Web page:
Building instructions: Build nesting box yourself


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Many domestic birds rely on nesting boxes and other artificial nesting aids, because the hatchery offer is becoming scarcer from year to year. The reasons are obvious: In order to reduce heat losses, more and more old buildings are being retrofitted. It closes gaps and holes in roofs and walls, which were previously used by red-tails, swifts or swallows as nesting sites or entry holes. Even today's no-frills concrete architecture hardly provides the former rock breeders with suitable places for nest building.

Somewhat better is the situation of the cave breeders such as sparrow and titmice, because in many gardens are already suitable nesting boxes. But they are also urgently needed because there are hardly any trees in the gardens with natural caves. If you want to do something good for your garden birds, you should buy new nesting boxes in autumn and early winter or build your own.

Build a nesting box for your own tits - step by step

We've modified the Nike bucket nest box by using loops, wire and a piece of garden hose as a hanger instead of the suspension bar. The reason for this is that the box can be attached much better to naturally grown trees and the tree is not damaged by this type of attachment.

material

The material and tools at a glance

Material for the nesting box:

  • 2 boards (15 x 28 cm) for the side walls
  • 1 board (17 x 28.5 cm) for the back wall
  • 1 board (13 x 25 cm) for the front
  • 1 board (20 x 23 cm) as a roof
  • 1 board (13 x 13 cm) as a floor
  • 18 countersunk screws (3.5 x 40 mm, with partial thread)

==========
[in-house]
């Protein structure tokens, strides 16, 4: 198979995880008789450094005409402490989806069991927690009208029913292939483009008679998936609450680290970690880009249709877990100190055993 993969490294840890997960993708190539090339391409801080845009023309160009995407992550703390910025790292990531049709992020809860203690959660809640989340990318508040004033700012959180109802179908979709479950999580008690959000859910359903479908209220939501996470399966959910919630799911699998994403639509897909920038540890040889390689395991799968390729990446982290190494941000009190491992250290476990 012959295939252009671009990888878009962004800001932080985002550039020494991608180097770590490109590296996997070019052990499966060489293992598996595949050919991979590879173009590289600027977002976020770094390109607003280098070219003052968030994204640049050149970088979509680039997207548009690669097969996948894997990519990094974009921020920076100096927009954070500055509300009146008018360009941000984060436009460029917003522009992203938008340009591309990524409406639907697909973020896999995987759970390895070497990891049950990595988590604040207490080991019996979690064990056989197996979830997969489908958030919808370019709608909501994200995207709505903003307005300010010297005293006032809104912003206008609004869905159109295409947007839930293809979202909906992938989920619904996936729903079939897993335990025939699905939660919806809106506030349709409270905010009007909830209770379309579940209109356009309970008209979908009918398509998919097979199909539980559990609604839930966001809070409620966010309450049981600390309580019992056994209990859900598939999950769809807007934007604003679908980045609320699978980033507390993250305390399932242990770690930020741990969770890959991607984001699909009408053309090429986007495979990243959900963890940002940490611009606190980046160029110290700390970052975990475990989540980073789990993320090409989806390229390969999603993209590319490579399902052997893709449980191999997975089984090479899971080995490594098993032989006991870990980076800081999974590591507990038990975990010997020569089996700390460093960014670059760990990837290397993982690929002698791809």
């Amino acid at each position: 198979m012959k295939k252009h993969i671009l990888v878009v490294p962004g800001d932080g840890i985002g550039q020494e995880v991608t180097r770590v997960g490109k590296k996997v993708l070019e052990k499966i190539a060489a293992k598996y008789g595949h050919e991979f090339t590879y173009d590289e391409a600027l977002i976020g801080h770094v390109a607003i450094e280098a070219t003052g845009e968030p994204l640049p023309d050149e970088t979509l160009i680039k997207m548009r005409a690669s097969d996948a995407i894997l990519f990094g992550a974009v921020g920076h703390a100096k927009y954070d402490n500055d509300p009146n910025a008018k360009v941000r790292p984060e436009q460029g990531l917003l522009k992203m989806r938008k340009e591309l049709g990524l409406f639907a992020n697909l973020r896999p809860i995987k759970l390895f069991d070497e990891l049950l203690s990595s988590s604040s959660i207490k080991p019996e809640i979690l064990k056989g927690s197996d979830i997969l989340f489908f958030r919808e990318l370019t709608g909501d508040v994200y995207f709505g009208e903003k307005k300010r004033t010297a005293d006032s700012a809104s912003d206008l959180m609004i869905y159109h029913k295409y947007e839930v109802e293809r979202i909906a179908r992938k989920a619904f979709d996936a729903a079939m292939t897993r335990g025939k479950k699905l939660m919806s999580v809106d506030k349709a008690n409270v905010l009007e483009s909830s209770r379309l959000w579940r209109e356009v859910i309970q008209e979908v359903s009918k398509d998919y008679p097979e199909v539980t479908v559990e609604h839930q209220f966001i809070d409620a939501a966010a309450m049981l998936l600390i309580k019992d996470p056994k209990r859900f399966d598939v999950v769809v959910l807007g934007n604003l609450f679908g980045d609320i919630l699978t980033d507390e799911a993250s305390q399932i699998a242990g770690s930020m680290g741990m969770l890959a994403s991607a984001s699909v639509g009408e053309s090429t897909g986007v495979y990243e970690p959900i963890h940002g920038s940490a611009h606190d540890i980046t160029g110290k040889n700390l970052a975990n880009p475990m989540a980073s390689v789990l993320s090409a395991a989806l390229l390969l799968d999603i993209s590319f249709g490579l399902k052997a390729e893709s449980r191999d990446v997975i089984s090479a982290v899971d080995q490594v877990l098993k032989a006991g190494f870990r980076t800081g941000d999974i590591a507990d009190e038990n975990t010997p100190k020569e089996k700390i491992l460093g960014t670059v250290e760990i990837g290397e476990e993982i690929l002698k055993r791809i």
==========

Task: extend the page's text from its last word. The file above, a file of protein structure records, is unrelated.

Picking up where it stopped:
• 2-4 short countersunk screws for attaching the bark
  • 2 screw hooks (3.0 x 40 mm)
  • 2 eyelets (2.3 x 12 x 5mm)
  • old bark piece for the roof
  • 1 piece old garden hose
  • 1 piece of plastic coated wire (length according to stock thickness)

building plan

The blueprint for the nesting box

Tool:

  • Workbench
  • jigsaw
  • drilling machine
  • Wood and Forstner drill
  • Cordless screwdriver and bits
  • Wood rasp and sandpaper
  • Squares
  • tape measure
  • pencil

Step 1

Step 2

Mark all saw cuts (left) and cut the components with the jigsaw (right)

First, record the dimensions of the various components on the complete board length. With a stop angle, the markings for the saw cuts become exactly right-angled. Then start cutting. It is best to use a jigsaw (photo) or a small circular saw. If you previously clamp the board in a workbench, it will not slip when sawing.

Step 4

Step 5

Cut the side walls diagonally at the top (left) and bevel the rear wall (right)

Due to the roof pitch, cut the two side panels at the upper end so that they are four centimeters shorter at the front than at the rear. The back wall of the nesting box is also bevelled at the upper end to the inside, by five millimeters. To do this, set the base plate of the jigsaw as for a miter cut to an angle of 22.5 degrees and saws exactly along the top edge.

Step 3

Step 6

Smooth all edges (left) and mark the entry hole (right)

After sawing, all edges are smoothed with coarse sandpaper to keep the hands free of splinters during the next steps. In order to protect the young bird from predators, the lower edge of the Einfluglochs should be at least 17 inches above the box floor. Because the thickness of the bottom plate must be considered, you should set the mark at 20 centimeters, measured from the lower edge of the board.

Step 7

Step 8

Pre-drill entry hole (left) and extend with rasp (right)

A so-called Forstner drill with a diameter of 25 millimeters ensures a circular entry hole. Using a wood rasp, the opening is extended to 26 to 28 millimeters - the preferred hole size of blue tits and fir, hood and swamp tits. For great tits, the nesting hole of the nesting box must be at least 32 millimeters, for other cave breeders, such as sparrows and pied flycatchers, even 35 millimeters in size.

Step 9

Step 10

Saw drain holes in the bottom plate (left) and work the wood with the rasp (right)

So that no moisture can collect at the bottom of the nesting box, the bottom plate is provided with two staggered, six-millimeter large drainage holes. Because we use planed wood in our example, the rasp is used again: Rough up all the inner surfaces of the side walls to make them more grip for the birds.